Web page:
By Divya Jain
The whole world is adjusting to the reality of the Covid-19 pandemic by finding alternatives to the disruptions caused thus far. Corporations are allowing their workforces to work from home, while schools and colleges are moving classes online.
In India, people are relying heavily on strong internet connections, computers, or smartphones to get back to business during the new normal. The crisis has nudged students to pick up e-learning opportunities, as there is no end in sight. As the country takes to online education, the current pandemic is impacting rural students more than those who live in cities.
However, e-learning is transforming the sector even in remote rural areas. Tier-3 and tier-4 towns are upping the ante by investing in the enhancement of digital education processes. While many are making the most of what online learning offers, local authorities are finding it tough to integrate high-speed internet facilities. Moreover, people in rural areas have to also deal with intermittent power supply and older electronic devices, which are often a hindrance to seamless access.
Unfortunately, students in rural India are denied the newest devices and levels of accessibility to online content that urban Indians enjoy daily. Unlike their counterparts in cities, a lower percentage of students in villages possess desktop or laptop computers. They depend on their family members’ mobile phones for learning and attending classes, making it an arduous exercise. Watching small screens to consume as much information as possible for long hours could be detrimental to students’ health.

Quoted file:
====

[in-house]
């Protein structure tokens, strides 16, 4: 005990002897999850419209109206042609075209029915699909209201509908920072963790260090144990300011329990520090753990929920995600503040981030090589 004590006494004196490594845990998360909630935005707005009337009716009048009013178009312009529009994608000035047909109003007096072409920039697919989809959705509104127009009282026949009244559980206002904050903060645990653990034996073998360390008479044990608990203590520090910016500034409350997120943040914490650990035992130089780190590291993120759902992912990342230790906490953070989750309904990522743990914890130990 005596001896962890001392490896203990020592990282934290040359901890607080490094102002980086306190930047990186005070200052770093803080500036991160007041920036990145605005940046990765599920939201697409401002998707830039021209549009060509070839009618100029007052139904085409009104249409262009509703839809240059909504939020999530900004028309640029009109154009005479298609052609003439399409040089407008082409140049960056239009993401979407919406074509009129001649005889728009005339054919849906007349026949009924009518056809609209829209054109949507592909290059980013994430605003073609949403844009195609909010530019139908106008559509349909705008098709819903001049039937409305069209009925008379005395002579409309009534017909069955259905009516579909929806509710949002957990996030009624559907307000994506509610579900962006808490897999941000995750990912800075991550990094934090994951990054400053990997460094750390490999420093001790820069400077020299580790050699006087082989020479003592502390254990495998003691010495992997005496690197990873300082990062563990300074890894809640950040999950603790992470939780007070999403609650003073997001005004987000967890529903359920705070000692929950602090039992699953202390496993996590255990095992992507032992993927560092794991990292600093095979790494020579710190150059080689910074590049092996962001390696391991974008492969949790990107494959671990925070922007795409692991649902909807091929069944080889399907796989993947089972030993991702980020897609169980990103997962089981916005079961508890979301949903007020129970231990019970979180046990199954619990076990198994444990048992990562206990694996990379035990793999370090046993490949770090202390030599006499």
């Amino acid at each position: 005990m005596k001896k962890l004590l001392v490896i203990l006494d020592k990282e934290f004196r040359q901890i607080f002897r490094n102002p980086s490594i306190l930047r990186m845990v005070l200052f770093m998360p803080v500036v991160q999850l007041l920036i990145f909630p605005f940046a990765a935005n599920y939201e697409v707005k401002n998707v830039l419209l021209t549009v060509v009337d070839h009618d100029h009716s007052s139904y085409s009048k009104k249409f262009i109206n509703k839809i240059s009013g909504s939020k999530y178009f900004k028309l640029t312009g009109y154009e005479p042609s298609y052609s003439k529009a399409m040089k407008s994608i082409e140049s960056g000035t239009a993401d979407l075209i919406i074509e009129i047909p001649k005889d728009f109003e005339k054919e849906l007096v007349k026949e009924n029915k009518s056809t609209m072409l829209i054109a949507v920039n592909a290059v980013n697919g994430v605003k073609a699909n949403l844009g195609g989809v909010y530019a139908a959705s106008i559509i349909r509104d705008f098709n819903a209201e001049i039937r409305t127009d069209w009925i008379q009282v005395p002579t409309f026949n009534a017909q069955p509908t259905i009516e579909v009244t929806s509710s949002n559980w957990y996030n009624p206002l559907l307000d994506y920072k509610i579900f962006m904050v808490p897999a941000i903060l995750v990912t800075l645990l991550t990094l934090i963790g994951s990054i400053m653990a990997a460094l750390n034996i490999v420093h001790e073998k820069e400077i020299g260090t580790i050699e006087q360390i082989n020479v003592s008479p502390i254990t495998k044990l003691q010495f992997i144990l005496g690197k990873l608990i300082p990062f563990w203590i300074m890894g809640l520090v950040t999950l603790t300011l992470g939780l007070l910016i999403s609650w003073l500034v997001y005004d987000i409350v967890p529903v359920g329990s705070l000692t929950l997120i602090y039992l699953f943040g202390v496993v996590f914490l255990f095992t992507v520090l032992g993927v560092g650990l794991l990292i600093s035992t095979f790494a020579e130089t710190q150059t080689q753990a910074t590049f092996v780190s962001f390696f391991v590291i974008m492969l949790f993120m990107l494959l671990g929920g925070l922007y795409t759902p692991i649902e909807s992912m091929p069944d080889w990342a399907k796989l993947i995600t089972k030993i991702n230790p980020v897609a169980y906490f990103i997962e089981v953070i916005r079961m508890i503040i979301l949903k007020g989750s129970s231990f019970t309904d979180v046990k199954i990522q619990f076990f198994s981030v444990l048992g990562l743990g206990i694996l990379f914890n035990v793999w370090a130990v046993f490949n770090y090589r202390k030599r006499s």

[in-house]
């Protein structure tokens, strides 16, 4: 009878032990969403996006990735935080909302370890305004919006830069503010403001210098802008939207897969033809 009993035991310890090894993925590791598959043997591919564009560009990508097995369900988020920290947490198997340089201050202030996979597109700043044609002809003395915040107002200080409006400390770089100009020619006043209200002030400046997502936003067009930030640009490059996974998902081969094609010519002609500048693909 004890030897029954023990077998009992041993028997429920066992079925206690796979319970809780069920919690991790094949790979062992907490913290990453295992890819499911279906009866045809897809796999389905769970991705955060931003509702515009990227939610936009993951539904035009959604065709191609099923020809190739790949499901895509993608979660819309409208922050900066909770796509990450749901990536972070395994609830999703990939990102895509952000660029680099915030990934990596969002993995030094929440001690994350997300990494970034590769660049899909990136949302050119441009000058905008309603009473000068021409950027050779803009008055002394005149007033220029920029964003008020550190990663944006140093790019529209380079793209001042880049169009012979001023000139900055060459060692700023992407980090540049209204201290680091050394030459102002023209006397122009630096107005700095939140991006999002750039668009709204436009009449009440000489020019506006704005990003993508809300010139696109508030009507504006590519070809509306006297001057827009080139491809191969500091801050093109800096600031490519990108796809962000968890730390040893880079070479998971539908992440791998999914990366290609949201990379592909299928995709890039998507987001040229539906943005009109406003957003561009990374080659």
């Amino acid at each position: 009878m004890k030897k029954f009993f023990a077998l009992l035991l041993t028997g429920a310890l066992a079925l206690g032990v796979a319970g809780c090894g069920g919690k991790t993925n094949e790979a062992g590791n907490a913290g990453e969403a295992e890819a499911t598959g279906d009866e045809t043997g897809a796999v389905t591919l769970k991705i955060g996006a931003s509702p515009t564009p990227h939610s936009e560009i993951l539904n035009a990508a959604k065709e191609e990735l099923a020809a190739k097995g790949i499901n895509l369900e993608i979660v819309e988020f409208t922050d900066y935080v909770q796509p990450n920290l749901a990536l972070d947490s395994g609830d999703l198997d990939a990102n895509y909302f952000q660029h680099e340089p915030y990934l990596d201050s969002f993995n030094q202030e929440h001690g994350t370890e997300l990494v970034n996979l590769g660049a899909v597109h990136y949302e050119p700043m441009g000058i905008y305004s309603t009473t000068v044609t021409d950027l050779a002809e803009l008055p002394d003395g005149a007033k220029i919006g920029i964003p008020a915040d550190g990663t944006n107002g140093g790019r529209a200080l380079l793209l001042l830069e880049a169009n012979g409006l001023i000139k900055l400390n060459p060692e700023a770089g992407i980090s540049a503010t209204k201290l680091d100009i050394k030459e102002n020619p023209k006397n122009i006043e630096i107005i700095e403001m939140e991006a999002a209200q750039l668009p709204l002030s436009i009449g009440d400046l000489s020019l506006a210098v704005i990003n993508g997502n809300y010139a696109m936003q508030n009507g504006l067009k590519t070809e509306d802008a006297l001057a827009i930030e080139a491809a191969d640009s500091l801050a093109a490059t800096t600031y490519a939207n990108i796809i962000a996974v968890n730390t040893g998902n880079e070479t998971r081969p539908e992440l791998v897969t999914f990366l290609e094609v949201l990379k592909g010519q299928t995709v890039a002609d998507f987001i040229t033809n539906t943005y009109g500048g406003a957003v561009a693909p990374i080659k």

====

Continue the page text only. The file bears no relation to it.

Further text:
Furthermore, purchasing data plans for learning could also incur a lot of expenses for families who face financial constraints. It could further affect the participation levels of both teachers and students concerning live classes.
Digital literacy and the digital divide have been serious concerns for our country for over a decade. Many teachers and students in rural areas are not able to match up to the technical skills of educationalists and students in cities.
They face roadblocks when moving from offline to online education, which could be a reason for discontentment amongst rural communities. Collective efforts of civil society organisations, policymakers and the government are required to create a user-friendly digital interface so that teachers and students find it conducive for uninterrupted learning.
On the bright side, all the stakeholders have made significant investments in improving access to digital services and e-learning; building on pre-existing infrastructure could ease the process of digital inclusion. Teachers would be able to transition smoothly if they receive the requisite support. Local and national governments must work together with the IT and edtech sectors to speed up the process of bringing innovative and cost-effective online education tools to rural India.
The author is founder & CEO of Safeducate, a skills training provider